Cooper and I have been blogging and creating content for a while now, and we’re often asked how to set up a blog.
We got into this scene initially out of a need to stay in touch with family and friends, after all, it’s easier to share a story once (on a blog) than tell it 25 times to different people, without images!
As time went on, the hobby of lifestyle blogging meant we had the chance to review cool stuff – tech goodies and destinations.
Best of all, we found other like-minded travel bloggers, and events like TBEX, Traverse, Travel Massive and Problogger where we have the chance to mingle with inspired digital nomads who not only believe – but live and breathe – the mantra that you can design your own life, and that anything is possible.
Because I work in the communications industry though, I’ve had a lot of opportunity to learn and grow within digital and social media realms.
I’ve worked on a number of different content management systems (CMS) and have been responsible for the transfer of critical business web assets through many a website migration.
Recently too, I’ve had the chance to help many friends to set up a blog (both for hobby and business blogging plus personal branding purposes).
Because I’ve been through this process a number of times now, and because many of the questions are the same, I thought I’d take this chance to summarise exactly how I do it, and share some of the items that have proved useful to others in the past.
First up, here’s how I do it, and you can set up a blog like this too…
An 8 step cheat sheet on how to set up a blog
Important: This guide is targeting those of you using your own domain (e.g. yourname.com) and an internet service provider such as Dreamhost:
They’re very easy and have tutorials available to answer your questions.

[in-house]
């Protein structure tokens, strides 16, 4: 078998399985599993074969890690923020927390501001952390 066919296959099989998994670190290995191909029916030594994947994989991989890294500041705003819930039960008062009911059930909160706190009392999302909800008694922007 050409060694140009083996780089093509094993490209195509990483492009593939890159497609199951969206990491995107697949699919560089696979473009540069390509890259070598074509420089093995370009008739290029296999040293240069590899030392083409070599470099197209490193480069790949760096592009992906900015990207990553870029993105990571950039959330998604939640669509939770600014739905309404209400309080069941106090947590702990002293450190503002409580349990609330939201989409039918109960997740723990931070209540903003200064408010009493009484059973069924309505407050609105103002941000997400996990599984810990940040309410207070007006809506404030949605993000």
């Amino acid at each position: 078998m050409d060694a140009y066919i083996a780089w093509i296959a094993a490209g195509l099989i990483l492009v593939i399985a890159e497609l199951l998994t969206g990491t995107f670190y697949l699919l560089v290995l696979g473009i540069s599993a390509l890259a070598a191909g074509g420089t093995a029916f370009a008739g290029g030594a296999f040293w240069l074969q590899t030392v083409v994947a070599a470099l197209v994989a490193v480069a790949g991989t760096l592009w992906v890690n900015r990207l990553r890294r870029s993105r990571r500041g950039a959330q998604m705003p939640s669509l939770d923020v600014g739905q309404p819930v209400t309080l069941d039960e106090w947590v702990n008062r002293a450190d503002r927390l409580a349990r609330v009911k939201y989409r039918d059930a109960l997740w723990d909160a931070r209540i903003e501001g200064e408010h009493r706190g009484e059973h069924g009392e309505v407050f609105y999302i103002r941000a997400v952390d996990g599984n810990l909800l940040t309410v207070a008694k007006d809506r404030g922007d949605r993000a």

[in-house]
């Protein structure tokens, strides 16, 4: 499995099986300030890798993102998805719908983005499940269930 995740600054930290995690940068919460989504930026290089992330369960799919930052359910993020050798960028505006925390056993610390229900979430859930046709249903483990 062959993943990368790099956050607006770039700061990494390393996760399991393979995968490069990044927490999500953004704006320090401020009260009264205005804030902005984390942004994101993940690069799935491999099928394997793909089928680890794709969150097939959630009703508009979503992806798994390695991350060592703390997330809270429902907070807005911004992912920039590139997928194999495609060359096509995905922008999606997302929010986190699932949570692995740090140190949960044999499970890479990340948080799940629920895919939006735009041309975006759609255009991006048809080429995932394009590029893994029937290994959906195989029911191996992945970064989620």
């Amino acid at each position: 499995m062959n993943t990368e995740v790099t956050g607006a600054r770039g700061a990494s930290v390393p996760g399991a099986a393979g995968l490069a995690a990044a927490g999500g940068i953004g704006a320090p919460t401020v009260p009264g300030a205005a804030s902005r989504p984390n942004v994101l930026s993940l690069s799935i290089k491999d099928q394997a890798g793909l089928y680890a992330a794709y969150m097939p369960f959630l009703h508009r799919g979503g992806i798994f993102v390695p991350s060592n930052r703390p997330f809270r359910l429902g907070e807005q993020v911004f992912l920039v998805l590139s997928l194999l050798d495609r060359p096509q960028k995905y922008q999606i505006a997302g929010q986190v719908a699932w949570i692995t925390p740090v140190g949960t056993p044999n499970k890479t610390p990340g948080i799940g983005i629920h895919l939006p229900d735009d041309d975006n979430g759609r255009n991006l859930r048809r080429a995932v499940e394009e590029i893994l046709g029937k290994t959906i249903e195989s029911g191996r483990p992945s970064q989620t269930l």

2. Choose your domain name, whether it be yourname.com (e.g. sarahblinco.com) or blog name (e.g. travellivelearn.com).You’ll need to find out what’s available and then pay for it. On average, this will cost you around US $10. I prefer to use dreamhost.com (you’ll find out why in a minute), but you can use any domain sales site to buy your address on the web.
3. Sign-in to your host to update your account details. Include anything it asks you for, such as your address and email details. Here you can get familiar with your service provider’s dashboard, which is where you can do everything from setting up email addresses to paying for your annual hosting plan, attaching special add-ons to your site and installing your content management system (CMS).
4. Organise your annual hosting plan. I prefer to use Dreamhost (as above) because of their one-click WordPress install. This means that with a click of a button, Dreamhost will install the WordPress CMS onto your new site. It’s so easy. But first you’ll need to let them know you want to use them for hosting which costs from around US $100 to $200 per year.
You’ll have to sign-in and set up a payment option for this. I’m not going to go into detail here, because Dreamhost has a very helpful chat service and if you need any assistance they’ll be able to advise.
But, once you have your hosting sorted, simply select the ‘one click WordPress install’ option in the Goodies section of the Dashboard, and your new site will be well on its way to creation! By the way, I am not commissioned by Dreamhost, I just think their services is worth talking about. There are other service providers now offering a WordPress one-click install, but I’ve been using Dreamhost for years now and am entirely happy with their offering.